. The NVC process has changed the lives of millions of people who have learned the techniques directly andthose who have been fortunate enough to have those trained in the NVC process use the techniques on them.By learning the NVC process, which I’m going to teach you below, you will be extremely effective in inducing a stateof connection with the person you are talking to.
 I’m talking about a level of connection that most people will never experience in their entire life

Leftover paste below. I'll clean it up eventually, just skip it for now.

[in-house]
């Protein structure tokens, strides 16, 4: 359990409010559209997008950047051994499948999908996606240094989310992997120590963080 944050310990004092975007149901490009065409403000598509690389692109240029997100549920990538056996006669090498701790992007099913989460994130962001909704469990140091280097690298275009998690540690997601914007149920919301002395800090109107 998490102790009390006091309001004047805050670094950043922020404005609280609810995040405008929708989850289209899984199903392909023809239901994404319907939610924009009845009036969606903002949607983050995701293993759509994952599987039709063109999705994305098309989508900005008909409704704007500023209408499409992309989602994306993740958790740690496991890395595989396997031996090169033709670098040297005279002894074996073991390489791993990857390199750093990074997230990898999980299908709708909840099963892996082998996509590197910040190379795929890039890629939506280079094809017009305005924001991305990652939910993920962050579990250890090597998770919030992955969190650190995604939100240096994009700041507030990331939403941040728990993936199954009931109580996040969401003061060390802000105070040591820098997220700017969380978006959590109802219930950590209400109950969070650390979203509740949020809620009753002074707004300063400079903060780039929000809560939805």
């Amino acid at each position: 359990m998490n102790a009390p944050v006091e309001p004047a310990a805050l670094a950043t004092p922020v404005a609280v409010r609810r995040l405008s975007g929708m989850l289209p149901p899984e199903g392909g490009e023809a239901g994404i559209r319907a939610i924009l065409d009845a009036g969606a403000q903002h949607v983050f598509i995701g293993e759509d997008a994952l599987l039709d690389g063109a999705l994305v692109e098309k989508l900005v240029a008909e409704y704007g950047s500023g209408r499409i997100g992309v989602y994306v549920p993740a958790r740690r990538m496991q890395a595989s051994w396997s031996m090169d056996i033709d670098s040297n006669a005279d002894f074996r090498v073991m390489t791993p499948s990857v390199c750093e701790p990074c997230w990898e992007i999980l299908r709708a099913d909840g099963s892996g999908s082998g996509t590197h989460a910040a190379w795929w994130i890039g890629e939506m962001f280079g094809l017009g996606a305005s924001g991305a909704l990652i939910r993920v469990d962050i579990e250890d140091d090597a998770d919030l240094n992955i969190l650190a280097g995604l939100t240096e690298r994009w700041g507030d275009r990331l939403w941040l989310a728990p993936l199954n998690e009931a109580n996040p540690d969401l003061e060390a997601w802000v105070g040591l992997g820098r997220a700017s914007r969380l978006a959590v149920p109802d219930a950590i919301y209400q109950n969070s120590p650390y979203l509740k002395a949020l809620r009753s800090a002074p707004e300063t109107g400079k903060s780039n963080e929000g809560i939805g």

.If you are after a process that changes a person’s behavior, then NVC is not the best one to use in your situation. NVCis about building an intimate relationship and connecting with people at a deep level by using effectivecommunication to met the needs of both people involved. I’m not saying it can’t be used to change a person’s behavior – it definitely can – but the underlying purpose of the process is to breakdown conflict to let people connectat a very intimate level. Once you have sufficiently gone through certain steps in the process, then you can beginusing your  negotiation skillsto persuade the person. If you try to persuade the person upfront without having used the  NVC process, you will often find the person resisting you – emotionally blocking you out – and ignoring what youhave to say. This is especially true for you if you feel others don’t understand you.When a person disagrees with you, refuses to comply with a request, or is angry at you, a poor communicator willfirstly try to express oneself. The person seeks to be understood before seeking to understand. An effective